It was formerly an independent parish, until abolished as a separate local government unit in 1933. It remains a separate ecclesiastical parish. Radipole stands at the head of, and is named after, the lake, now an RSPB nature reserve, into which the River Wey flows, and which leads into Weymouth Harbour. Until 1984, it had its own halt on the South Western Main Line and Heart of Wessex Line out of Weymouth.
There is some evidence of prehistoric occupation, and it is believed that the Romans had a small port or landing stage at the head of the lake. A Romano-British burial site was found nearby when the upper playing field of Southill Primary School was constructed. A Roman road runs from Radipole to Dorchester (the former Durnovaria), and indeed still forms by far the greater part of the line of the present road between Weymouth and Dorchester.
The parish of Radipole predates by centuries the borough of Melcombe Regis, which grew up on its wastes on an exposed spit of shingle by the sea in the 12th century. The church of Saint Ann was the mother church of Melcombe Regis until 1606. The church is distinguished for its triple bellcote, consisting of a single arch above double arches.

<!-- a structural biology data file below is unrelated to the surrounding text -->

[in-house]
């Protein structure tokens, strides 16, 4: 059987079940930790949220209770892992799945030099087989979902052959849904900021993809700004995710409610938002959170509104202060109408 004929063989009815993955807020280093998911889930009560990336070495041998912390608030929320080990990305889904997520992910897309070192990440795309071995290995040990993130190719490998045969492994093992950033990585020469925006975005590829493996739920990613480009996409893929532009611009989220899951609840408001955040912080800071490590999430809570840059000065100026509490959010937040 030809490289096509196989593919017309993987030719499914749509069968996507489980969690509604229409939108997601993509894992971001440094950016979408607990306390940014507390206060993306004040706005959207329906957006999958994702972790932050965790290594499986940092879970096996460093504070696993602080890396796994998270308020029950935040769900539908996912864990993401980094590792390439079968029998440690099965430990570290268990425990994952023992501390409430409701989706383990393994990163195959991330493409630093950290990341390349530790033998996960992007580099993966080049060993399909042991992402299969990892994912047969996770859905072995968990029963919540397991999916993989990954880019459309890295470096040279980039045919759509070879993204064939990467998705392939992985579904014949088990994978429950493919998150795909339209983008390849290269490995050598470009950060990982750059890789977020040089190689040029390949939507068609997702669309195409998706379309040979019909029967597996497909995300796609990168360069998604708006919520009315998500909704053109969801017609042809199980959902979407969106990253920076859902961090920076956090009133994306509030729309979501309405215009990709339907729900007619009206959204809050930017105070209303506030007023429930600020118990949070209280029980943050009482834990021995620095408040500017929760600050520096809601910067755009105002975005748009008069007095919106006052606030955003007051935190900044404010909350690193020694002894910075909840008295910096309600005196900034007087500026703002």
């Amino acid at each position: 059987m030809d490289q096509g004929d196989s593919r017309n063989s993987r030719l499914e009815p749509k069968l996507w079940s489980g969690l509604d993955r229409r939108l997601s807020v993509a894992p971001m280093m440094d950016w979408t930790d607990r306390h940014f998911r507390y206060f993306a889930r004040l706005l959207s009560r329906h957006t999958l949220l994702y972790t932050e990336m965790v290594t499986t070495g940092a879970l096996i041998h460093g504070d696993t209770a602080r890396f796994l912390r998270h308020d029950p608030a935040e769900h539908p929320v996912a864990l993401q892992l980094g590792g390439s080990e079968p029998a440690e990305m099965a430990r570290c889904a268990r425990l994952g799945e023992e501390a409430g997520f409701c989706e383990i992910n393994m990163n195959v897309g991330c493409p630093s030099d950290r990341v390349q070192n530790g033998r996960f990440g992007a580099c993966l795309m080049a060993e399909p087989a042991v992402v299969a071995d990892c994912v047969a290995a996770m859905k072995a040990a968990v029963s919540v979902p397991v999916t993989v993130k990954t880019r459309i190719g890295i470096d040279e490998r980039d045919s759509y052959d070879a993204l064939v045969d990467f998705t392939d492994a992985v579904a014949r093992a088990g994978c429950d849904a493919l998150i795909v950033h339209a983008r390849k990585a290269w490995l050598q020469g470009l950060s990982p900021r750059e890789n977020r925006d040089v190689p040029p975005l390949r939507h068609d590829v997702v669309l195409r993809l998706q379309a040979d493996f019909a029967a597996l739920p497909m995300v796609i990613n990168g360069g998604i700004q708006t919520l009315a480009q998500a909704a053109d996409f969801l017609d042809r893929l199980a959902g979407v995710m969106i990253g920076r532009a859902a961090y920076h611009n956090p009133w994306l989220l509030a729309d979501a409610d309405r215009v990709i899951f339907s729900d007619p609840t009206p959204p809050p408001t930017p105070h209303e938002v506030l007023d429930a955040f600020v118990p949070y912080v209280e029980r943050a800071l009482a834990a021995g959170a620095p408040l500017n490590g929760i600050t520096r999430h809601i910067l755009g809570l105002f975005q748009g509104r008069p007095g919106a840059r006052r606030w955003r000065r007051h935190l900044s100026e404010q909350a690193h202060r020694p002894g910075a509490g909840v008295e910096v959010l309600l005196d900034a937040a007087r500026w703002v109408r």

In the last decades Radipole has experienced suburbanisation and accompanying road-building, as nearby Weymouth has expanded northwards. However the centre of the old village still remains. The attractive architectural group formed by the church and the manor house is well-known locally. The field known as Humpty-Dumpty Field immediately to the south of the churchyard, on the slope leading down to the head of the lake, is supposed once to have covered the site of the lost mediaeval village, and possibly even Roman remains, but any such evidence was destroyed by the action of the then landowner.
The Buildings of England by John Newman and Nikolaus Pevsner. Page 355. Published by Penguin Books 1972. Reprint 1975. ISBN 0-14-071044-2
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